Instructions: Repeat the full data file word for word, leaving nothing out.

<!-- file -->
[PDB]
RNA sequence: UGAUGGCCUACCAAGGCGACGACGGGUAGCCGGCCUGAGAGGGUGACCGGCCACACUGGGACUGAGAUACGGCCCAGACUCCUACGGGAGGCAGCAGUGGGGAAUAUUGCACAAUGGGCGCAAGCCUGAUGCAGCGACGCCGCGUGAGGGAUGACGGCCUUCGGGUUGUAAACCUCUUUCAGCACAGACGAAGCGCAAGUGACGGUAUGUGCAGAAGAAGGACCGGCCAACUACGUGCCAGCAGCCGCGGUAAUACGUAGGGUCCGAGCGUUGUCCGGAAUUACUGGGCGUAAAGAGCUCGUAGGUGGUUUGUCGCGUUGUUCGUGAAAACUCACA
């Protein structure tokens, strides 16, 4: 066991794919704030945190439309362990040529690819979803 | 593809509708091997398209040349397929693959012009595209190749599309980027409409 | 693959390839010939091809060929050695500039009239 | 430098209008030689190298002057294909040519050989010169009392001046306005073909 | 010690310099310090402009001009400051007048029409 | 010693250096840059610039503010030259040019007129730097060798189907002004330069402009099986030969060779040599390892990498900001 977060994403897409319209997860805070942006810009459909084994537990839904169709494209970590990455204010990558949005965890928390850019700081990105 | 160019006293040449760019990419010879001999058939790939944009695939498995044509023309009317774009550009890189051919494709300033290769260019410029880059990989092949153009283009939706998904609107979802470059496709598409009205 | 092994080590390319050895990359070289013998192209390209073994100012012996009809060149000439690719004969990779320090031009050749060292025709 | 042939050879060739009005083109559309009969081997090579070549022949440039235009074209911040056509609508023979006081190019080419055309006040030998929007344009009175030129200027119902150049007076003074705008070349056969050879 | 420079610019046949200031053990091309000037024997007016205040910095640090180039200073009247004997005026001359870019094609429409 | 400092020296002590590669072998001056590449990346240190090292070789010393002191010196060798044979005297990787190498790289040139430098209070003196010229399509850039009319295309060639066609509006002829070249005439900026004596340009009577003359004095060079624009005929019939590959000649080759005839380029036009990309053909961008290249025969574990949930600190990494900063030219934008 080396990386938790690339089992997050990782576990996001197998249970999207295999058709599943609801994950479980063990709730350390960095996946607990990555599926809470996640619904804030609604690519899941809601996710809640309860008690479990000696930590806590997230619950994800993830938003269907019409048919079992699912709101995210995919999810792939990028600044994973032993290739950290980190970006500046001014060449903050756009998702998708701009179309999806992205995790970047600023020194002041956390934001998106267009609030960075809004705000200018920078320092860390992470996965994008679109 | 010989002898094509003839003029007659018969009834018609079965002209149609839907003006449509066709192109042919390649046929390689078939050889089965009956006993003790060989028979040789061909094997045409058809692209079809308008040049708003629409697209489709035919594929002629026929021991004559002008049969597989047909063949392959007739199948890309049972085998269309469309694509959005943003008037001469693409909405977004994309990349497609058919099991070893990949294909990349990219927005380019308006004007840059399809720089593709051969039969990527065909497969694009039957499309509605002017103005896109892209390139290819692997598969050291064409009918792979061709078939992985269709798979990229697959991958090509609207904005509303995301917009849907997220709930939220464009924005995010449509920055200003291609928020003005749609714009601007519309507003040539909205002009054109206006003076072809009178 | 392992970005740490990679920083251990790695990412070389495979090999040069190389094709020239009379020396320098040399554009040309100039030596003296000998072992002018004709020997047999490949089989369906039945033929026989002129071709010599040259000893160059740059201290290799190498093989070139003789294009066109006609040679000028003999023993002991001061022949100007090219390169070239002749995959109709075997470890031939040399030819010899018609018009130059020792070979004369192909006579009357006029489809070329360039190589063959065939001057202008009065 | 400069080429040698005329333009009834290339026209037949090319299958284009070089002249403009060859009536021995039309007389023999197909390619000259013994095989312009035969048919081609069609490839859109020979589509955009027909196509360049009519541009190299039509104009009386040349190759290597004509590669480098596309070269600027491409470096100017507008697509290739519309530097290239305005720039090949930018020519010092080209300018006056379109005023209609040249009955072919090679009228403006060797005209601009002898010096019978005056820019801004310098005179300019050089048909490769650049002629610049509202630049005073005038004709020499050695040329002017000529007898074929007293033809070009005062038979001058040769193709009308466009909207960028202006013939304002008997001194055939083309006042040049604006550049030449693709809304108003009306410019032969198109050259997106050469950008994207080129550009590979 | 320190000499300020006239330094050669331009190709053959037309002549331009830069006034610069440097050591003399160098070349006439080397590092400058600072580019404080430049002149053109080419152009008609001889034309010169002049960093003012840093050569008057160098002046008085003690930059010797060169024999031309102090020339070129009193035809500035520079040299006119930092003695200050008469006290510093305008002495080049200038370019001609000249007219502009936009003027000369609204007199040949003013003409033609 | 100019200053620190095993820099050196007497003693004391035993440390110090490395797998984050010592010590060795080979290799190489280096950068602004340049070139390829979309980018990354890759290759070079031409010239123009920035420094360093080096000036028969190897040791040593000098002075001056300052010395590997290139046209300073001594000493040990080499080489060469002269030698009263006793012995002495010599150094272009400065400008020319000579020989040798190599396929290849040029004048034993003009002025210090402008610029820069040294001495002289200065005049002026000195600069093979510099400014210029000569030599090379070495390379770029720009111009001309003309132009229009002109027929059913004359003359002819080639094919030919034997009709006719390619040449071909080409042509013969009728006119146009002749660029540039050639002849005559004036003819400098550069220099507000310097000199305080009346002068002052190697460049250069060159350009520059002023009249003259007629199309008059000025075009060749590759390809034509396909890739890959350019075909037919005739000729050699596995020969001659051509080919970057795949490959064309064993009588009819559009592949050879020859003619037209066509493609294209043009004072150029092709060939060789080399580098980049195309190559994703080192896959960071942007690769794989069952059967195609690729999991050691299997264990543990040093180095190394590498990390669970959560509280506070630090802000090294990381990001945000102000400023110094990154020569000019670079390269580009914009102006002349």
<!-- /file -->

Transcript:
[PDB]
RNA sequence: UGAUGGCCUACCAAGGCGACGACGGGUAGCCGGCCUGAGAGGGUGACCGGCCACACUGGGACUGAGAUACGGCCCAGACUCCUACGGGAGGCAGCAGUGGGGAAUAUUGCACAAUGGGCGCAAGCCUGAUGCAGCGACGCCGCGUGAGGGAUGACGGCCUUCGGGUUGUAAACCUCUUUCAGCACAGACGAAGCGCAAGUGACGGUAUGUGCAGAAGAAGGACCGGCCAACUACGUGCCAGCAGCCGCGGUAAUACGUAGGGUCCGAGCGUUGUCCGGAAUUACUGGGCGUAAAGAGCUCGUAGGUGGUUUGUCGCGUUGUUCGUGAAAACUCACA
């Protein structure tokens, strides 16, 4: 066991794919704030945190439309362990040529690819979803 | 593809509708091997398209040349397929693959012009595209190749599309980027409409 | 693959390839010939091809060929050695500039009239 | 430098209008030689190298002057294909040519050989010169009392001046306005073909 | 010690310099310090402009001009400051007048029409 | 010693250096840059610039503010030259040019007129730097060798189907002004330069402009099986030969060779040599390892990498900001 977060994403897409319209997860805070942006810009459909084994537990839904169709494209970590990455204010990558949005965890928390850019700081990105 | 160019006293040449760019990419010879001999058939790939944009695939498995044509023309009317774009550009890189051919494709300033290769260019410029880059990989092949153009283009939706998904609107979802470059496709598409009205 | 092994080590390319050895990359070289013998192209390209073994100012012996009809060149000439690719004969990779320090031009050749060292025709 | 042939050879060739009005083109559309009969081997090579070549022949440039235009074209911040056509609508023979006081190019080419055309006040030998929007344009009175030129200027119902150049007076003074705008070349056969050879 | 420079610019046949200031053990091309000037024997007016205040910095640090180039200073009247004997005026001359870019094609429409 | 400092020296002590590669072998001056590449990346240190090292070789010393002191010196060798044979005297990787190498790289040139430098209070003196010229399509850039009319295309060639066609509006002829070249005439900026004596340009009577003359004095060079624009005929019939590959000649080759005839380029036009990309053909961008290249025969574990949930600190990494900063030219934008 080396990386938790690339089992997050990782576990996001197998249970999207295999058709599943609801994950479980063990709730350390960095996946607990990555599926809470996640619904804030609604690519899941809601996710809640309860008690479990000696930590806590997230619950994800993830938003269907019409048919079992699912709101995210995919999810792939990028600044994973032993290739950290980190970006500046001014060449903050756009998702998708701009179309999806992205995790970047600023020194002041956390934001998106267009609030960075809004705000200018920078320092860390992470996965994008679109 | 010989002898094509003839003029007659018969009834018609079965002209149609839907003006449509066709192109042919390649046929390689078939050889089965009956006993003790060989028979040789061909094997045409058809692209079809308008040049708003629409697209489709035919594929002629026929021991004559002008049969597989047909063949392959007739199948890309049972085998269309469309694509959005943003008037001469693409909405977004994309990349497609058919099991070893990949294909990349990219927005380019308006004007840059399809720089593709051969039969990527065909497969694009039957499309509605002017103005896109892209390139290819692997598969050291064409009918792979061709078939992985269709798979990229697959991958090509609207904005509303995301917009849907997220709930939220464009924005995010449509920055200003291609928020003005749609714009601007519309507003040539909205002009054109206006003076072809009178 | 392992970005740490990679920083251990790695990412070389495979090999040069190389094709020239009379020396320098040399554009040309100039030596003296000998072992002018004709020997047999490949089989369906039945033929026989002129071709010599040259000893160059740059201290290799190498093989070139003789294009066109006609040679000028003999023993002991001061022949100007090219390169070239002749995959109709075997470890031939040399030819010899018609018009130059020792070979004369192909006579009357006029489809070329360039190589063959065939001057202008009065 | 400069080429040698005329333009009834290339026209037949090319299958284009070089002249403009060859009536021995039309007389023999197909390619000259013994095989312009035969048919081609069609490839859109020979589509955009027909196509360049009519541009190299039509104009009386040349190759290597004509590669480098596309070269600027491409470096100017507008697509290739519309530097290239305005720039090949930018020519010092080209300018006056379109005023209609040249009955072919090679009228403006060797005209601009002898010096019978005056820019801004310098005179300019050089048909490769650049002629610049509202630049005073005038004709020499050695040329002017000529007898074929007293033809070009005062038979001058040769193709009308466009909207960028202006013939304002008997001194055939083309006042040049604006550049030449693709809304108003009306410019032969198109050259997106050469950008994207080129550009590979 | 320190000499300020006239330094050669331009190709053959037309002549331009830069006034610069440097050591003399160098070349006439080397590092400058600072580019404080430049002149053109080419152009008609001889034309010169002049960093003012840093050569008057160098002046008085003690930059010797060169024999031309102090020339070129009193035809500035520079040299006119930092003695200050008469006290510093305008002495080049200038370019001609000249007219502009936009003027000369609204007199040949003013003409033609 | 100019200053620190095993820099050196007497003693004391035993440390110090490395797998984050010592010590060795080979290799190489280096950068602004340049070139390829979309980018990354890759290759070079031409010239123009920035420094360093080096000036028969190897040791040593000098002075001056300052010395590997290139046209300073001594000493040990080499080489060469002269030698009263006793012995002495010599150094272009400065400008020319000579020989040798190599396929290849040029004048034993003009002025210090402008610029820069040294001495002289200065005049002026000195600069093979510099400014210029000569030599090379070495390379770029720009111009001309003309132009229009002109027929059913004359003359002819080639094919030919034997009709006719390619040449071909080409042509013969009728006119146009002749660029540039050639002849005559004036003819400098550069220099507000310097000199305080009346002068002052190697460049250069060159350009520059002023009249003259007629199309008059000025075009060749590759390809034509396909890739890959350019075909037919005739000729050699596995020969001659051509080919970057795949490959064309064993009588009819559009592949050879020859003619037209066509493609294209043009004072150029092709060939060789080399580098980049195309190559994703080192896959960071942007690769794989069952059967195609690729999991050691299997264990543990040093180095190394590498990390669970959560509280506070630090802000090294990381990001945000102000400023110094990154020569000019670079390269580009914009102006002349």